The world’s biggest diamond mining giant, De Beers S.A’s full year results slipped six percent year ÔÇôon ÔÇôyear as it faced contracting supply from Russia but it raised hopes that the southern African region would fill-up the gap through its newly planned mining activities.
Addressing a press conference from South Africa on Friday, Nicky Oppenheimer and Gareth Penny said they have high hope that Botswana, Namibia and South Africa’s new diamond mines will meet the future challenges.
“It ( 2006) has been a challenging year but we have made some milestones. The continued challenging environment in the wholesale market for rough diamonds, where lack of liquidity, margin pressure and increased financing costs impacted pipeline demand,” De Beers Managing Director, Gareth Penny, said. “However, solid consumer demand for diamond jewellery continued in 2006 across the world with China and India reporting strong sales growth and the USA growing in line with GDP.”
Like-for-like total diamonds sales were US $ 6.15 billion ( about P36 billion) as against US $ 6.54 billion in the prior year as supply from Russia shrunk as it started to enforce the EU competition rules. Part of the charges came from the establishment of DTC Botswana which is set to be operational by 2008.
However, this was the second highest figure in the diamond industry’s history which were largely helped by record production from Debswana mines that produced 34.3 million carats from 31 million in the previous year. The total amount of carat production sold through De Beers was 51 million over the past year.
He said some of the factors which impacted on the lower margins included high spending on explorations and developments in Southern Africa, central Africa, Russia and Canada where the company will spend US $ 2 billion.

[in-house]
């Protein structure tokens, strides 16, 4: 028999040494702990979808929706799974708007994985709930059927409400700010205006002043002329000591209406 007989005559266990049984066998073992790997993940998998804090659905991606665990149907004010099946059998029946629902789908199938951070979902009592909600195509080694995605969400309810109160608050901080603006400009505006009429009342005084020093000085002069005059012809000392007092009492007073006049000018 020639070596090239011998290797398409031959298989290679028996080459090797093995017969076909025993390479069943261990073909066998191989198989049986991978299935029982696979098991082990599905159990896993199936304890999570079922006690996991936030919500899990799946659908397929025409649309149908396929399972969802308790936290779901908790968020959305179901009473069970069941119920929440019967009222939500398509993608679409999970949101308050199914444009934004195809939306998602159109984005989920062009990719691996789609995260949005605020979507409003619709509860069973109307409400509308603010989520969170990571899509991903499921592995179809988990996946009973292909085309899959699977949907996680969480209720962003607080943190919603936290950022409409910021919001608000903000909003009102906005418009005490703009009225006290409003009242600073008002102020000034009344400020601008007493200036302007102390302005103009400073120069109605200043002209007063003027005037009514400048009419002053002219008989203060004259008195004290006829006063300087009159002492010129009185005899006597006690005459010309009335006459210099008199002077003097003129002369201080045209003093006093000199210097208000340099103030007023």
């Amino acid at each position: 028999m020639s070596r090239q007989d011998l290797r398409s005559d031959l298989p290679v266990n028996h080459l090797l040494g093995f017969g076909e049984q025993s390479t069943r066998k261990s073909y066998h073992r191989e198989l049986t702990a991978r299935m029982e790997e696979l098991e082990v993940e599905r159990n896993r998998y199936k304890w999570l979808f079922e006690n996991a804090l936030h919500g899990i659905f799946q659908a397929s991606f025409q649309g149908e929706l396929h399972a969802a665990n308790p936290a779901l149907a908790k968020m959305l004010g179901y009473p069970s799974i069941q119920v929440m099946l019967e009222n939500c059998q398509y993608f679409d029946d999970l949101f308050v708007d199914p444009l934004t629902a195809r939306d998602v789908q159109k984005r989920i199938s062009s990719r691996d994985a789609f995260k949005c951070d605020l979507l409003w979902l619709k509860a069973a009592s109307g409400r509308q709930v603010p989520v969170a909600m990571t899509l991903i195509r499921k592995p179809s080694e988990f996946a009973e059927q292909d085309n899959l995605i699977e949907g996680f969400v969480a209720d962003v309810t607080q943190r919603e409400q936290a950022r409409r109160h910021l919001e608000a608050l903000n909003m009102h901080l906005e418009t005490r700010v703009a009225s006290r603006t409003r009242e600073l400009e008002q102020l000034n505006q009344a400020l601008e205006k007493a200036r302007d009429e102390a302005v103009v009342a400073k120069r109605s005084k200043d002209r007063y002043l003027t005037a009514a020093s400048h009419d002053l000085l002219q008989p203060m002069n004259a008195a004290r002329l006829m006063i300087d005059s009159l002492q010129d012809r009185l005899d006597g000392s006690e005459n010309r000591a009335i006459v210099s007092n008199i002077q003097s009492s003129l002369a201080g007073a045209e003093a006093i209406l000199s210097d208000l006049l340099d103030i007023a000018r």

The company said in a statement that it is intensely engaged in exploration activities on four projects which include the “exciting AK6” in Botswana.
AK6 is about 15 kilometers south-west of Letlhakane village and, according to African Diamonds, its first production is expected in 2009.
Further, on Friday De Beers chairman Oppenheimer signed an agreement with the South African government over Manaqualand as part of its strategy to meet long term demands.
“We will be focusing on the mines that will bring superior returns,” he said, adding that 2007 will be constrained by Russian supply whose contract comes to an end in 2008.
“When all four are in full production, they will contribute approximately 3.3 million carats and US $ 700 million to De Beers annual production capacity,” Oppenheimer said from Cape-Town.
He further pointed out that DTC Botswana will play a key role in international diamond politics as some of the activities that are currently done in London will be transferred to Gaborone.
“On May 23, the government of Botswana and De Beers signed the renewal of mining license for Jwaneng mine. The renewal will run for 25 years . In addition, the currently held license for Orapa, Letlhakane and Damtshaa mines were extended to run until 2029, in line with the Jwaneng license.
“The agreement also covers the sale of Debswana’s production to DTC for a further five years and the establishment of Diamond Trading Company Botswana, a 50/50 partnership between De Beers and Botswana government, which will sort and value all Debswana’s diamond production.
“In addition, it was announced that Diamond Trading Company Botswana will carry out local sales and marketing activities to support the establishment of local diamond manufacturing operations,” Penny said.
Presently, there are 15 approved diamond manufacturing companies in Botswana.